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I-9 E-Verify Immigration Compliance

OSC’s Authority to Investigate USCIS Referrals Is Defended by OCAHO

Rating: 2 votes, 5.00 average.
By Bruce Buchanan, Siskind Susser

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As immigration attorneys and readers of my blog have noticed, over the past several years, many of the Office of Special Counsel for Immigration-Related Unfair Employment Practices (OSC) investigations of employers concerning discrimination and/or document abuse have begun with referrals from the U.S. Citizenship and Immigration Services (USCIS). In United States v. Louisiana Crane Company, 11 OCAHO no. 1246, an administrative law judge (ALJ) for the Office of Chief Administrative Hearing Officer (OCAHO) found that OSC does have the authority to investigate these cases after a referral from the USCIS.

The case started after the USCIS made a referral to the OSC for alleged pattern or practice of discrimination by Louisiana Crane requiring specific documents to establish employment eligibility. Louisiana Crane responded that USCIS had engaged in “malicious use of process” and the USCIS should be interpleaded as a relevant party. The government filed a motion to dismiss.

In denying Louisiana Crane’s motion, ALJ Stacy S. Paddack cited a number of sources for the authority to make referrals to the OSC: case law, statutory law, and memorandum of agreement.

For case law, the ALJ cited In Re Investigation of: Modern Maintenance Co., Inc., 2 OCAHO no. 359, 476, 477 (1991), where OCAHO stated “OSC’s investigation followed upon information received from INS. . . . In my judgment, the INS referral constitutes reasonable cause for investigation.” Second, the ALJ cited Hernandez, et al. v. Farley Candy Co., 5 OCAHO no. 765, 367, 368 n. 1 (1995), where OCAHO stated INS’s investigation of Respondent “for alleged § 1324a violations with regard to the same individuals who are Complainants in this case does not bar OSC from asserting its own cause of action under § 1324b.”

According to the ALJ, statutory and regulatory law also supported OSC. In United States v. McDonnell Douglas Corp., 3 OCAHO no. 507, 1053, 1061 (1993), an ALJ cited 8 U.S.C. § 1324b(d)(1) as supporting OSC’s “discretion to investigate unfair immigration-related employment practices on its own initiative, without a charging party, and the ability to file a complaint before an ALJ based on that investigation….” The ALJ in Louisiana Crane also stated 8 U.S.C. § 1324b(b)(1) and 28 C.F.R. § 44.300(a)(2) specifically have allowed legacy INS and Department of Homeland Security (DHS) to file charges with OSC “alleging that an unfair immigration-related employment practice has occurred or is occurring....”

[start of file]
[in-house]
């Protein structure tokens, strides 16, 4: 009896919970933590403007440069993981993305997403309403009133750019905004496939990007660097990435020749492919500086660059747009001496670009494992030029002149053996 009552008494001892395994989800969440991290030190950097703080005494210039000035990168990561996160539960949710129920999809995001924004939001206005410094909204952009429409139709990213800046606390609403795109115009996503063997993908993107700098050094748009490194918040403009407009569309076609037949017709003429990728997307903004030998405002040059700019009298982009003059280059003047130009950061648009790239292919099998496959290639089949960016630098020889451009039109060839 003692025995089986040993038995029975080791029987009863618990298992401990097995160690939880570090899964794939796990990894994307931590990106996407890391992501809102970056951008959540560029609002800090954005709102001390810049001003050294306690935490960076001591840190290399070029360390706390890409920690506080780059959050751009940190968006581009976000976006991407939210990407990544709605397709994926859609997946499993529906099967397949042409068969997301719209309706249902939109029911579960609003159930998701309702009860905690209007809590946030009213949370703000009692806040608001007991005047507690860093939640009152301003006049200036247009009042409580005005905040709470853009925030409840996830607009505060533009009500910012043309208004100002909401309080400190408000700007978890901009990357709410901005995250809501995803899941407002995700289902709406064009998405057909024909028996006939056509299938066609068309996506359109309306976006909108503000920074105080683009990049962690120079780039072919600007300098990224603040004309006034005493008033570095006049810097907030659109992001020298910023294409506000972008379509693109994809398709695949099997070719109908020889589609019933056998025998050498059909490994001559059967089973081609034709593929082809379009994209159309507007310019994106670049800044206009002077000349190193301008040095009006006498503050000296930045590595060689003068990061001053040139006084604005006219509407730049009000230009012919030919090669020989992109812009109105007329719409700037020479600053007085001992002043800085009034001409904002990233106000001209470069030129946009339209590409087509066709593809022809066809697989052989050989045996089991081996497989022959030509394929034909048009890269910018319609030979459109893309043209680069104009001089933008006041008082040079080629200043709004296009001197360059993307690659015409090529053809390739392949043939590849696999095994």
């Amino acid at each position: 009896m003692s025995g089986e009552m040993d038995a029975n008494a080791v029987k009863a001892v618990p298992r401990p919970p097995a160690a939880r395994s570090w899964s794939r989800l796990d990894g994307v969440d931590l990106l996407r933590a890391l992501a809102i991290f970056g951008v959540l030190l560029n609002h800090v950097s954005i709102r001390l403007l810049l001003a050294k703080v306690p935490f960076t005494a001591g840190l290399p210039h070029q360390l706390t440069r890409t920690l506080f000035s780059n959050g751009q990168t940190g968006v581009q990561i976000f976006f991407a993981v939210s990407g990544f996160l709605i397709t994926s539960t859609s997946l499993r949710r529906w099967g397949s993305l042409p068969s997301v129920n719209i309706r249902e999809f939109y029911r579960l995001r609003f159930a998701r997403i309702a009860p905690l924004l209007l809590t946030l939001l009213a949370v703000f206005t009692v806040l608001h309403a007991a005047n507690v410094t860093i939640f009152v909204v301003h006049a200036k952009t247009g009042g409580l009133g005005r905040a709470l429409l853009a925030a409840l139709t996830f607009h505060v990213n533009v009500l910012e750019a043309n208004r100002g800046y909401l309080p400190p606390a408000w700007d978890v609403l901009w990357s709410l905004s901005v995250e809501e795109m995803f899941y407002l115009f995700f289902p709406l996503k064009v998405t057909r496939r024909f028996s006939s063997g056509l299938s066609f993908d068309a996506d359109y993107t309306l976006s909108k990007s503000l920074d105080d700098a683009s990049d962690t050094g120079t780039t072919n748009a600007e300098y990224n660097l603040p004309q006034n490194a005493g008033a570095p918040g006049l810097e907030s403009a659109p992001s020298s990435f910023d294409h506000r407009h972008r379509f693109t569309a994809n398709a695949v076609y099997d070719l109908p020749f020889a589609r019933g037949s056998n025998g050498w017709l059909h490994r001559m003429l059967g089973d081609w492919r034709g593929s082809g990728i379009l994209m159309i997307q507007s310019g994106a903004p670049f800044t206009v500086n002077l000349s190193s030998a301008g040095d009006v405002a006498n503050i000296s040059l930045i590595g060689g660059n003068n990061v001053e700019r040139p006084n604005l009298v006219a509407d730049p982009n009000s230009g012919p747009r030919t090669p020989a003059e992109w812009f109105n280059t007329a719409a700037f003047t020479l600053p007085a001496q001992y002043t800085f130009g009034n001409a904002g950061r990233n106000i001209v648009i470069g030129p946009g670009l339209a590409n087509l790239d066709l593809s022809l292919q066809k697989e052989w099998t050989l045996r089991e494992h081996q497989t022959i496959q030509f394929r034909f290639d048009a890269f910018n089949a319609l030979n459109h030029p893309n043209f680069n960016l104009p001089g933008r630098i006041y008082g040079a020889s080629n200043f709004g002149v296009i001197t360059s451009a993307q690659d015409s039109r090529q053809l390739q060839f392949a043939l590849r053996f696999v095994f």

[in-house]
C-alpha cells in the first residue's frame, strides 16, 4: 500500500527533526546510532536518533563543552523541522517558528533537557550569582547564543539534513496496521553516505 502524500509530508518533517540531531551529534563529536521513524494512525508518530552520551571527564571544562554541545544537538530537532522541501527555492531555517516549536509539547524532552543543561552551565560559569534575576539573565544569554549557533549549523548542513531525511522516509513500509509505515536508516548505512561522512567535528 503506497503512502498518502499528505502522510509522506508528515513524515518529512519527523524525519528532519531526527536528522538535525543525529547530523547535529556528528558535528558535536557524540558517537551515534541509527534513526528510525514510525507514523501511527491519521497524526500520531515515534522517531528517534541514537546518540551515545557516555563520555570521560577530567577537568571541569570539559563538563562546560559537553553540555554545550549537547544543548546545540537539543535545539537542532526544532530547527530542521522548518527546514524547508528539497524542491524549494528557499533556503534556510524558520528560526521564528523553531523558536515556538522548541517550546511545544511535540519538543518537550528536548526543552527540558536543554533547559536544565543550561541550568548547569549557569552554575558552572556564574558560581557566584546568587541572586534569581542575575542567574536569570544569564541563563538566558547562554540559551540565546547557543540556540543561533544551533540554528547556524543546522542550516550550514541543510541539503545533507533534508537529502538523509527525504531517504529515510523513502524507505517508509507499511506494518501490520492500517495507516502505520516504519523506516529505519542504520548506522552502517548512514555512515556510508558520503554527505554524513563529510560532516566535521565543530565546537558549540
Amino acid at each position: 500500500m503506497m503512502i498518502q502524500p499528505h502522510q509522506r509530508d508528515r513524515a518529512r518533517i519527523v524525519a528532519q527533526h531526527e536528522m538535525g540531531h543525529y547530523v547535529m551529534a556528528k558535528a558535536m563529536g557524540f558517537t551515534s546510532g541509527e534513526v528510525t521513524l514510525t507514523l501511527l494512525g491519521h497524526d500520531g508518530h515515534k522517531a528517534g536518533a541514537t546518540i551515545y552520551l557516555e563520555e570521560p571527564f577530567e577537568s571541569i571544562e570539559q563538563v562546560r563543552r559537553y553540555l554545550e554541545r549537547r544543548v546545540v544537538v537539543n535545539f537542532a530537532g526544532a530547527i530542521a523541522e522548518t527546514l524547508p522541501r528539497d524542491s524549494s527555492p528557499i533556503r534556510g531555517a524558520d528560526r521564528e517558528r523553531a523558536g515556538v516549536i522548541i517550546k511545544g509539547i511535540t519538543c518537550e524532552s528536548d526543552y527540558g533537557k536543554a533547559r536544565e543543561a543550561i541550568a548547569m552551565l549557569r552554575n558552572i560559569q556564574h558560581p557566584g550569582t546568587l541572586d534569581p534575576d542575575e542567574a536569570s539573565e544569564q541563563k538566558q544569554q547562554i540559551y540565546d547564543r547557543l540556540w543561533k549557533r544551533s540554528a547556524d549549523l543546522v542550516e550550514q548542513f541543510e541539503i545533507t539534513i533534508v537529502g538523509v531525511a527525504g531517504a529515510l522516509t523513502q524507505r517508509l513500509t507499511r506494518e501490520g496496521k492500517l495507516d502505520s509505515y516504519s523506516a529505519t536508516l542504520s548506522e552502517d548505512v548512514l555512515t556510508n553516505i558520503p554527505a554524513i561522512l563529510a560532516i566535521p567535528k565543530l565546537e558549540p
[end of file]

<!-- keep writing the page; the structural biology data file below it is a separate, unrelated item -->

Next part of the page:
A third source of authority is a 2010 Memorandum of Agreement between the OSC and USCIS which states that USCIS may refer case information related to “allegations of discrimination arising out of employer use of E-Verify” to the OSC. The Memorandum states the following as its legal authority: (1) Section 274B of the Immigration and Nationality Act; (2) Homeland Security Act of 2002; (3) INA § 1324a; and (4) the Privacy Act of 1974. The fourth source of authority, according to the ALJ, is that E-Verify users enter into a Memorandum of Understanding with DHS, stating DHS can use data collected for compliance and enforcement actions.

Therefore, the OCAHO ALJ held the authority referenced above demonstrates that OSC has authority to investigate and file a complaint “on its own initiative” without an underlying charge, which historically has included referrals from DHS.

This decision is particularly important because USCIS has increasingly been making referrals to OSC for investigation of discrimination.

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ID:	939 ABOUT THE AUTHOR: Bruce Buchanan is an attorney with the law firm of Siskind Susser P.C. - www.visalaw.com - a full service U.S. immigration law firm representing employers and individuals nationwide for over 20 years. You can also follow Bruce on social media via Facebook and on Twitter @BuchananVisaLaw .

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Comments

  1. Retired INS's Avatar
    The I-9 Handbook is clear that it is the applicant who decides which of the listed documents he or she wants to show, not the employer. I doubt that discrimination was intended, just ignorance of the I-9 requirements. As an INS manager I talked to countless employers on the I-9 rules. They are easy to follow, if you take the time to read the I-9 handbook.
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